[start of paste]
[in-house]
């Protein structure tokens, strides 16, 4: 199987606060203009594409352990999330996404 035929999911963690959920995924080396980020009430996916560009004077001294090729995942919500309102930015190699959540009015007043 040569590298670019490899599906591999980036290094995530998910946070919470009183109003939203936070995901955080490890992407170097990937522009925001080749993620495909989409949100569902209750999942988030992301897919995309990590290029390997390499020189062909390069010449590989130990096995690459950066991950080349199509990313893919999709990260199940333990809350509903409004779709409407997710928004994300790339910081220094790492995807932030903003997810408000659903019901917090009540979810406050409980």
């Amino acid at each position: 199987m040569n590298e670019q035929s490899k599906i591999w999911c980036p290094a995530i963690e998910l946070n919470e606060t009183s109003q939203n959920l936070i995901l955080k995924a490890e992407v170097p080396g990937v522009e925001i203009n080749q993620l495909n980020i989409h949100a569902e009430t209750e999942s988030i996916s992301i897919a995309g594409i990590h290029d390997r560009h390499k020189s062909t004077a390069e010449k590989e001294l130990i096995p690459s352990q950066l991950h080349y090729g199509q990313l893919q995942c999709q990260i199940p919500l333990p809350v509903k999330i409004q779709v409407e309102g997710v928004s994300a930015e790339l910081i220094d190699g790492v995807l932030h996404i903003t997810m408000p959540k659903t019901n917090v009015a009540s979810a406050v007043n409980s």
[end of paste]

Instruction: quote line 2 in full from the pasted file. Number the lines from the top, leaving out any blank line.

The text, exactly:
């Protein structure tokens, strides 16, 4: 199987606060203009594409352990999330996404 035929999911963690959920995924080396980020009430996916560009004077001294090729995942919500309102930015190699959540009015007043 040569590298670019490899599906591999980036290094995530998910946070919470009183109003939203936070995901955080490890992407170097990937522009925001080749993620495909989409949100569902209750999942988030992301897919995309990590290029390997390499020189062909390069010449590989130990096995690459950066991950080349199509990313893919999709990260199940333990809350509903409004779709409407997710928004994300790339910081220094790492995807932030903003997810408000659903019901917090009540979810406050409980």